Evan Birnholz’s Washington Post crossword, “Initial Impressions” – Erin’s writeup
Names and phrases containing three-letter initialisms that also spell words:
- 23a. [Composer George, as a member of a European militant group?] IRA GERSHWIN (Irish Republican Army)
- 25a. [Old communications giant that employed extended family members?] COUSIN ITT (International Telephone & Telegraph)
- 47a. [“You must give that to the U.N.’s disease-tracking agency”?] WHO NEEDS IT (World Health Organization)
- 50a. [“Mad Men” star Jon, when he portrays a lost soldier?] MIA HAMM (missing in action)
- 69a. [Doped-up pitcher’s stat?] STEROID ERA (earned run average)
- 72a. [Comment one might make if MGM drops its cinematic lion intro?] RIP ROARING (requiescat in pace / rest in peace)
- 91a. [Response to “Is there a network that airs a Hip Hop Awards show?”] SURE BET (Black Entertainment Television)
- 93a. [Forgiving exam for high school seniors?] ACT OF MERCY (American College Test, although now the letters of the ACT or the SAT do not stand for anything)
- 118a. [Person choosing teams for an annual college basketball event?] NIT PICKER (National Invitation Tournament)
- 121a. [Dirigible that uses energy-efficient bulbs?] LED ZEPPELIN (light-emitting diode)
- 27a. [Game show featuring unsuspecting taxi passengers] CASH CAB. This fun trivia show aired 2005-2012 on Discovery Channel, and just returned with original host Ben Bailey. I was planning on mentioning that constructor Tony Orbach and his son were on an episode, but apparently that’s been brought up on Fiend before, and the Youtube video was removed.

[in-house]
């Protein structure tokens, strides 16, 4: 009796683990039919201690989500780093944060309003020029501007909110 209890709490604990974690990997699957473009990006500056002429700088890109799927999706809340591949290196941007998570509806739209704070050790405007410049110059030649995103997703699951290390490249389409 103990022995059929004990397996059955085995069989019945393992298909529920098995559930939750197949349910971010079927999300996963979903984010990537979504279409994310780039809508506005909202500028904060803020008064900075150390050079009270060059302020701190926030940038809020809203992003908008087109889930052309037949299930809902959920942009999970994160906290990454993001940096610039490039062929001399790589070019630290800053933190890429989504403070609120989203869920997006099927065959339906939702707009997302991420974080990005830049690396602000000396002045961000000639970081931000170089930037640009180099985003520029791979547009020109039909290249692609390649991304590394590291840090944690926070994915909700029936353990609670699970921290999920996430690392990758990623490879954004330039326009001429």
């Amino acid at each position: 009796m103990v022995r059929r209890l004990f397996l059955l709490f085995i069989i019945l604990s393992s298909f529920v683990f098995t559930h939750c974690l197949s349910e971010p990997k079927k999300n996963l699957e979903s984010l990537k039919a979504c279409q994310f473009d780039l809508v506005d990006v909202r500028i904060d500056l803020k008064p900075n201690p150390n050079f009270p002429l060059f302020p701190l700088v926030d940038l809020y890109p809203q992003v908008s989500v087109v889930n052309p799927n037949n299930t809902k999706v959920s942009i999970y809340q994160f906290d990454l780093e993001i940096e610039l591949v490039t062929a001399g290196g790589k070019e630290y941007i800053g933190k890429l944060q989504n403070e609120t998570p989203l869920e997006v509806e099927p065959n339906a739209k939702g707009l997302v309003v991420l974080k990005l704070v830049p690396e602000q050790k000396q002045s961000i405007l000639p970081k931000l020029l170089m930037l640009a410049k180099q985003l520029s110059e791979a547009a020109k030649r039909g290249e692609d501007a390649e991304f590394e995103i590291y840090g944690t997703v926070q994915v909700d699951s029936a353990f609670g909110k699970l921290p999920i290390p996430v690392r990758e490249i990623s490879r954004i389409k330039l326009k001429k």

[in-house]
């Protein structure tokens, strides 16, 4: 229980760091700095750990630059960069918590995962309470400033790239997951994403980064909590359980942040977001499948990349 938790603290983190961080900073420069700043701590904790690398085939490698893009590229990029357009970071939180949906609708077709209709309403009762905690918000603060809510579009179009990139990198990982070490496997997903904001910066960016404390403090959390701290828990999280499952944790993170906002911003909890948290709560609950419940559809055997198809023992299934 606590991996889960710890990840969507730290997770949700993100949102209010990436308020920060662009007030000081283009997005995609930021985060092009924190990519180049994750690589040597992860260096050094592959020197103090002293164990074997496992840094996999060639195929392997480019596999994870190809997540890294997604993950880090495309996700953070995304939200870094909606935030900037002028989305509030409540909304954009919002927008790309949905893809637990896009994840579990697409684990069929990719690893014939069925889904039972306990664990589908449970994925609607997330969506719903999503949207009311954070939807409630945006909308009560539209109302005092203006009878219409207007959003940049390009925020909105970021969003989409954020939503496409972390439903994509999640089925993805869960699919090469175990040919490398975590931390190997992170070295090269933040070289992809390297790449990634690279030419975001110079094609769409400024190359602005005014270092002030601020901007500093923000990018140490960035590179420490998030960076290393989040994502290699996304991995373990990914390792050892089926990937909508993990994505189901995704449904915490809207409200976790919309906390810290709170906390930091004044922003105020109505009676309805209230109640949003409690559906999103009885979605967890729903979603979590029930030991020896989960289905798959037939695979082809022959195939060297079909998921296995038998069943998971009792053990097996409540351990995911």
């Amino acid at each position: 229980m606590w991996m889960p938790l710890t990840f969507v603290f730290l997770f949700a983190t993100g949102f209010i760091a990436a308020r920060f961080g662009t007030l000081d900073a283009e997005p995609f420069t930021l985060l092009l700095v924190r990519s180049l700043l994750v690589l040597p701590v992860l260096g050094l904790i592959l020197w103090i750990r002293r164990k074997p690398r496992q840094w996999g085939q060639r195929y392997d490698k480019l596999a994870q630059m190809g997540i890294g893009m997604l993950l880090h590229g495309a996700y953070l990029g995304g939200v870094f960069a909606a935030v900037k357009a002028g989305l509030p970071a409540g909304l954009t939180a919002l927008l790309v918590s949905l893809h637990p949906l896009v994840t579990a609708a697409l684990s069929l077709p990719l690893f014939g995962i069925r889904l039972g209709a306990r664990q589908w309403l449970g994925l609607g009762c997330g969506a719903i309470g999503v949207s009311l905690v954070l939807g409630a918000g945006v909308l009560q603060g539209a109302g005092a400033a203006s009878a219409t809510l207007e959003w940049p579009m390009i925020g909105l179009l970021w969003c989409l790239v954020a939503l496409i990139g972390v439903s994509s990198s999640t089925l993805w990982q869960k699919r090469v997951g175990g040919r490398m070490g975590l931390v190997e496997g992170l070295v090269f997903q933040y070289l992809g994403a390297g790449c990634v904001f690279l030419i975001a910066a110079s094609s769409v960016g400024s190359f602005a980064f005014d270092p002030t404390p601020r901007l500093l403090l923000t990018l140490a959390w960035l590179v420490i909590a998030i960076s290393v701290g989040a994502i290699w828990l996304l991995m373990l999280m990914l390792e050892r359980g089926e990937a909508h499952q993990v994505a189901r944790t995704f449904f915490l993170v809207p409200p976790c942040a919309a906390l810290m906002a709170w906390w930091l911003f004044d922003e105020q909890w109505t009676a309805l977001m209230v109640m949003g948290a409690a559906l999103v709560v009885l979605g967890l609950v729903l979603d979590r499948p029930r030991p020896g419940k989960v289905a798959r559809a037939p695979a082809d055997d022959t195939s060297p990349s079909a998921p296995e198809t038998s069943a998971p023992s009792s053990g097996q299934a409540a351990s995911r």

- Several baseball entries: INFIELD, AT BAT, STRIKE TWO, plus the theme entry.
- 113a. [Org. supporting greater access to birth control] NARAL. NARAL Pro-Choice America was seen in two Jonesin’ grids, but no mainstream crosswords until now, according to my search.
- 120d. [“Superhuman” host Penn] KAL. Three crossword constructors have been on this show! Zoe Wheeler (Cannot find a video, does anyone have it?) was in the pilot in January, and Tyler Hinman (segment starts at 15:52) and Aimee Lucido (segment starts at 17:03) showed their stuff in July.
- 52a. OBVIOUS sits atop 58a. PLANET, Both of these are fictional captains. Not sure if this was intentional, but I enjoyed it.
Until next week!
Andrew Zhou’s New York Times crossword, “United Kingdom”—Amy’s write-up
The title hints at the animal kingdom, as the circled letters in each (sometimes) familiar phrase spell out two animals smushed together:
- 23a. [*Law enforcer with the Coast Guard], BOARDING OFFICER. Boar, dingo. Have never, ever seen the term boarding officer but I’ll bet my friend whose husband is in the Coast Guard filled this one without having to plod through crossings like ILO, ORRERY, and DCI.
- 33a. [*It passes on some bits of information], INTERNET ROUTER. Erne, trout. If your animal theme hinges on the crosswordese erne, I dunno—maybe start over?
- 48a. [*Philosopher who wrote “Out of the crooked timber of humanity, no straight thing was ever made”], IMMANUEL KANT. Elk, ant.